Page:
Warrick's art education and art influences began at home, as her father was interested in sculpture and painting. Her older sister, who later became a beautician like their mother, had an interest in art and kept clay that Meta was able to play with. Her brother and grandfather entertained and fascinated her with endless horror stories. These influences partly shaped her sculpture, as she eventually developed as an internationally trained artist known as "the sculptor of horrors."


Warrick's career as an artist began after one of her high-school projects was chosen to be included in the 1893 World's Columbian Exposition in Chicago. Based upon this work, she won a scholarship to the Pennsylvania Museum and School of Industrial Art (PMSIA) (now The University of the Arts College of Art and Design) in 1894,[6] where her gift for sculpture emerged. Unwilling to limit herself to traditionally "feminine" themes, she occasionally sculpted pieces influenced by the gruesome imagery of fin de siecle Symbolist literature and painting — a choice that represented a rare act of independence by a woman artist. In 1898, she received her diploma and teacher's certificate.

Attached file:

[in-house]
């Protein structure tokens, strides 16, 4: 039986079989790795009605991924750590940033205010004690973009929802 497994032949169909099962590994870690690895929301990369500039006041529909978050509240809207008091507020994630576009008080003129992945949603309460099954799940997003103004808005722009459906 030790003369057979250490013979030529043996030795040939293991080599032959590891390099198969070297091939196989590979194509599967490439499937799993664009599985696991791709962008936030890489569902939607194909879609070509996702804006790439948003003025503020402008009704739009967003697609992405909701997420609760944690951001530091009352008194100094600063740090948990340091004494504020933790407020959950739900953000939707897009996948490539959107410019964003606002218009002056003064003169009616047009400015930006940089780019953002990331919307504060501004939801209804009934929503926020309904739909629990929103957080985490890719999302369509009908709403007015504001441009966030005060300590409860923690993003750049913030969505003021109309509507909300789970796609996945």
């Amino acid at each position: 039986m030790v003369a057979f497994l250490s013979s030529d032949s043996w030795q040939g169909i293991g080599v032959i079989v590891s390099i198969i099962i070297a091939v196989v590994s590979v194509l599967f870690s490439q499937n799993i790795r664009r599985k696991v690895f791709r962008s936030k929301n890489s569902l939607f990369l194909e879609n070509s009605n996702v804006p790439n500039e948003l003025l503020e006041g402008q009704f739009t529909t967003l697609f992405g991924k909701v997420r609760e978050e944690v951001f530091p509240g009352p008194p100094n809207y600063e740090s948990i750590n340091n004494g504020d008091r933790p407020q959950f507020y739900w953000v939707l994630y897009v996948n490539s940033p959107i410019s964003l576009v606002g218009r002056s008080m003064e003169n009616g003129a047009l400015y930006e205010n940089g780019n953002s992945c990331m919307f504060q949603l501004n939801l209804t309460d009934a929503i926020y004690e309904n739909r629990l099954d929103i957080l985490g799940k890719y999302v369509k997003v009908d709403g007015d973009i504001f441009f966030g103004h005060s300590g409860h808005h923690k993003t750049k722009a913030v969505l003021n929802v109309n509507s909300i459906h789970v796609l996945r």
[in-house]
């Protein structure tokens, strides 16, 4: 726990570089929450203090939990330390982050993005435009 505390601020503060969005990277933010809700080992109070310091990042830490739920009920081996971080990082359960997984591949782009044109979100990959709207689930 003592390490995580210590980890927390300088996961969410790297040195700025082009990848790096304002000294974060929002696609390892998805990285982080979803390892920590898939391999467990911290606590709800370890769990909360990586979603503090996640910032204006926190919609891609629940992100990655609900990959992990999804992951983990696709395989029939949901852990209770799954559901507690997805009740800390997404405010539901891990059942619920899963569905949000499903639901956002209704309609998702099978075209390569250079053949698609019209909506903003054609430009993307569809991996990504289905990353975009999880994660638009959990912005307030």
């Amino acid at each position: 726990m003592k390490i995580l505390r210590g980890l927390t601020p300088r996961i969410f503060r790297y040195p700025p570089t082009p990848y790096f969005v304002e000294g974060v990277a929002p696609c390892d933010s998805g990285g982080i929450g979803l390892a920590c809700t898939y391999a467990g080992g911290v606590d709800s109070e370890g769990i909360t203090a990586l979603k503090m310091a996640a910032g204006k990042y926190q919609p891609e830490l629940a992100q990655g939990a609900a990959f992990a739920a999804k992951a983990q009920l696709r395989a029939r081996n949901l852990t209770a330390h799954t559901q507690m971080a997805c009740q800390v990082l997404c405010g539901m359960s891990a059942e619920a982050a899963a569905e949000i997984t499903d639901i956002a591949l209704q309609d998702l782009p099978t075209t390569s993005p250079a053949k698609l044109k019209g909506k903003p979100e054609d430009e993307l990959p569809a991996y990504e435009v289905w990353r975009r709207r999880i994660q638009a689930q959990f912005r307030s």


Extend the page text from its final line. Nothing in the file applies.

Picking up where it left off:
Upon graduation in 1899, Warrick traveled to Paris, France, where she studied with Raphaël Collin, working at sculpture at the Académie Colarossi and drawing at the École des Beaux-Arts. Warrick had to deal with racial discrimination at the American Women's Club, where she was refused lodging although she had made reservations before arriving in the city. African-American painter Henry Ossawa Tanner, a family friend, found lodging for her and introduced her to his circle of friends.

Warrick's work grew stronger in Paris, where she studied until 1902. Influenced by the conceptual realism of Auguste Rodin, she became so adept at depicting the spirituality of human suffering that the French press named her "the delicate sculptor of horrors." In 1902, she became the protege of Rodin. Of her plaster sketch entitled Man Eating His Heart, Rodin remarked, "My child, you are a sculptor; you have the sense of form in your fingers."